US resilience in face of the storm

21 September 2018

Two emergency response centres that store and maintain mobile operational equipment for deployment to US nuclear facilities in times of need were put on standby in preparation for Hurricane Florence, which made landfall in South Carolina earlier this week.

Hurricane Florence over Savannah, Georgia on 13 September, photoraphed by US Air Force Reserve 53rd Weather Reconnaissance Squadron, also known as the Hurricane Hunters. (Image: US Air Force/Chris Hibben)

As nuclear plants in the hurricane's path prepared for impact, the Strategic Alliance for FLEX Emergency Response (SAFER) Control Centre was activated and National SAFER Response Centres were put on standby for a potential deployment, Framatome said today.

The national centres, located in Phoenix, Arizona, and Memphis, Tennessee, are managed by the SAFER team of Framatome and Pooled Equipment Inventory Company (PEICo). They store and maintain portable backup equipment such as pumps, generators, hoses and floodlights, and spare parts that can be quickly deployed to any US nuclear plant during an emergency, such as an extreme weather event, and together provide the capacity to respond to nuclear power plants anywhere in the country within 24 hours. The SAFER Control Centre coordinates the deployment of such equipment.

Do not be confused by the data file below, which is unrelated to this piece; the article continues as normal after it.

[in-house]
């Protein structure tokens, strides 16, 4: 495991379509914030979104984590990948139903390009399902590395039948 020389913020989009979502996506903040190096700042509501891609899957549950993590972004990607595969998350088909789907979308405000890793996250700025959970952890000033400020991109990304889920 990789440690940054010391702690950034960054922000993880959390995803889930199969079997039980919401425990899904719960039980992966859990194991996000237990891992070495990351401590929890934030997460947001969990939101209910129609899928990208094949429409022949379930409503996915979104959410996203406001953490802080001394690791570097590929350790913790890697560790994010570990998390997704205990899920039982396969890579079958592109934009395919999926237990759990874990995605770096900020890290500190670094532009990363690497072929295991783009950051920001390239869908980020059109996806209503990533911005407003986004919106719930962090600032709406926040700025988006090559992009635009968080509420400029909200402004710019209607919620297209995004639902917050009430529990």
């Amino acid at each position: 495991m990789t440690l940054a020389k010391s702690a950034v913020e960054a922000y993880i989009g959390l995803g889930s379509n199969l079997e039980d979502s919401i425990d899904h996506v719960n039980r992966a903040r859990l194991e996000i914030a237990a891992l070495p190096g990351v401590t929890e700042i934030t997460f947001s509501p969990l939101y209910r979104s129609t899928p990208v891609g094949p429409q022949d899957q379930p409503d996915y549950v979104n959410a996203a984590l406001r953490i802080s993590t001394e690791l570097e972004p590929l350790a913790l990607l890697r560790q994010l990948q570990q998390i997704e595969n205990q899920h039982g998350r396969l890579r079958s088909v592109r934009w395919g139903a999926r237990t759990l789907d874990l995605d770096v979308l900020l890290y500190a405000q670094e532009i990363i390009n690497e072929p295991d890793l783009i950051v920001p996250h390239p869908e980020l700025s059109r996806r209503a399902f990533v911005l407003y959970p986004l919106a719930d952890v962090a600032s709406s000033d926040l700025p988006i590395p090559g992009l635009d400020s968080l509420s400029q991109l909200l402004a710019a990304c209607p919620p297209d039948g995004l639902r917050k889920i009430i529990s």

"Last Monday evening, SAFER response team members received a SAFER ALERT indicating that the National Hurricane Center had issued a Hurricane Bulletin on Florence," Framatome said. "At this time, all SAFER personnel were expected to be ready to responds should a nuclear plant site request SAFER equipment. On Tuesday evening, team members received a second SAFER ALERT with the updated status of Hurricane Warning including projected landfall times and wind speed probabilities."

Nuclear resilience

Twenty nuclear reactors at 11 sites in North and South Carolina, Georgia and Virginia prepared to take the necessary actions to ready their sites for the storm, the US Nuclear Energy Institute (NEI) said yesterday.

Duke Energy's two-unit Brunswick plant, south of Wilmington and nearest to the storm's path, was the only plant to shut down in anticipation of hurricane-force winds. All the other nuclear plants in the affected region - including Duke's Shearon Harris and McGuire plants in North Carolina and Robinson in South Carolina, and South Carolina Electric & Gas Co's VC Summer plant remained operational at full power, the NEI said.

By the middle of this week, Florence had dissipated as it turned northward and inland, although flooding from swollen rivers remains a threat. Duke Energy reported on Tuesday that it had restored power to nearly 1.5 million out of nearly 1.7 million customers who experienced outages during the storm. Flooding of local roads caused problems for staff to access the Brunswick site by private vehicle, but access had been regained by 18 September. By 20 September, Brunswick 2 had restarted and Brunswick 1's restart was underway, the NEI said.

"Nuclear power plants are among the most hardened and secure facilities in the United States. In addition, our employees' dedication to rigorous training, attention to safety and continuous improvement ensures that the resilience of these facilities is second to none. In the face of natural disasters our nuclear fleet remains a critical part of the national electric infrastructure, Nuclear Energy Institute President and Chief Executive Officer Maria Korsnick said.

Researched and written by World Nuclear News